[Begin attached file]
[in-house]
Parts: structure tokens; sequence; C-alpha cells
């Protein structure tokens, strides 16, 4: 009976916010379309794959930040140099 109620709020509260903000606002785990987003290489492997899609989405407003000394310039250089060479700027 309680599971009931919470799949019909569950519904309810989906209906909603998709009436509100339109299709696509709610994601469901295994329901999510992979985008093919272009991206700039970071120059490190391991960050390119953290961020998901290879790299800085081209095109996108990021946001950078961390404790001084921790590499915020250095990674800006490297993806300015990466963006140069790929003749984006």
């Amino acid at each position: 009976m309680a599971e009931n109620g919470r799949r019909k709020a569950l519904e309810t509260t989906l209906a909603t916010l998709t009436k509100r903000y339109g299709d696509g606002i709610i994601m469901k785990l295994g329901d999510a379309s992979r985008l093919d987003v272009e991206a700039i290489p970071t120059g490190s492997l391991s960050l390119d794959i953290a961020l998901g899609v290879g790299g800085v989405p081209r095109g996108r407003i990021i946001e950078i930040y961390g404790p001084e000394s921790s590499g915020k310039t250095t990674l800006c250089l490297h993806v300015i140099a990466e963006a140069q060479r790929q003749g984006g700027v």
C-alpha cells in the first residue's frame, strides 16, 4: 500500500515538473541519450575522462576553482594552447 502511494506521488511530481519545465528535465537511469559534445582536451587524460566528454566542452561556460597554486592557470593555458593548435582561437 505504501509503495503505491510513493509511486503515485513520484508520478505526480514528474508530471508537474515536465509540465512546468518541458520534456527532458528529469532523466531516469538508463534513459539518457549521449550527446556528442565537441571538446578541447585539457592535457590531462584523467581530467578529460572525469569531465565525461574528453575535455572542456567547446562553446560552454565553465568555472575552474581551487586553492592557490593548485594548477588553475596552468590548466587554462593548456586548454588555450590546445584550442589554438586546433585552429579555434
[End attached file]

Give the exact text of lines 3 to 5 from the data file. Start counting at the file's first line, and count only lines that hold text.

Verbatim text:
């Protein structure tokens, strides 16, 4: 009976916010379309794959930040140099 109620709020509260903000606002785990987003290489492997899609989405407003000394310039250089060479700027 309680599971009931919470799949019909569950519904309810989906209906909603998709009436509100339109299709696509709610994601469901295994329901999510992979985008093919272009991206700039970071120059490190391991960050390119953290961020998901290879790299800085081209095109996108990021946001950078961390404790001084921790590499915020250095990674800006490297993806300015990466963006140069790929003749984006």
């Amino acid at each position: 009976m309680a599971e009931n109620g919470r799949r019909k709020a569950l519904e309810t509260t989906l209906a909603t916010l998709t009436k509100r903000y339109g299709d696509g606002i709610i994601m469901k785990l295994g329901d999510a379309s992979r985008l093919d987003v272009e991206a700039i290489p970071t120059g490190s492997l391991s960050l390119d794959i953290a961020l998901g899609v290879g790299g800085v989405p081209r095109g996108r407003i990021i946001e950078i930040y961390g404790p001084e000394s921790s590499g915020k310039t250095t990674l800006c250089l490297h993806v300015i140099a990466e963006a140069q060479r790929q003749g984006g700027v």
C-alpha cells in the first residue's frame, strides 16, 4: 500500500515538473541519450575522462576553482594552447 502511494506521488511530481519545465528535465537511469559534445582536451587524460566528454566542452561556460597554486592557470593555458593548435582561437 505504501509503495503505491510513493509511486503515485513520484508520478505526480514528474508530471508537474515536465509540465512546468518541458520534456527532458528529469532523466531516469538508463534513459539518457549521449550527446556528442565537441571538446578541447585539457592535457590531462584523467581530467578529460572525469569531465565525461574528453575535455572542456567547446562553446560552454565553465568555472575552474581551487586553492592557490593548485594548477588553475596552468590548466587554462593548456586548454588555450590546445584550442589554438586546433585552429579555434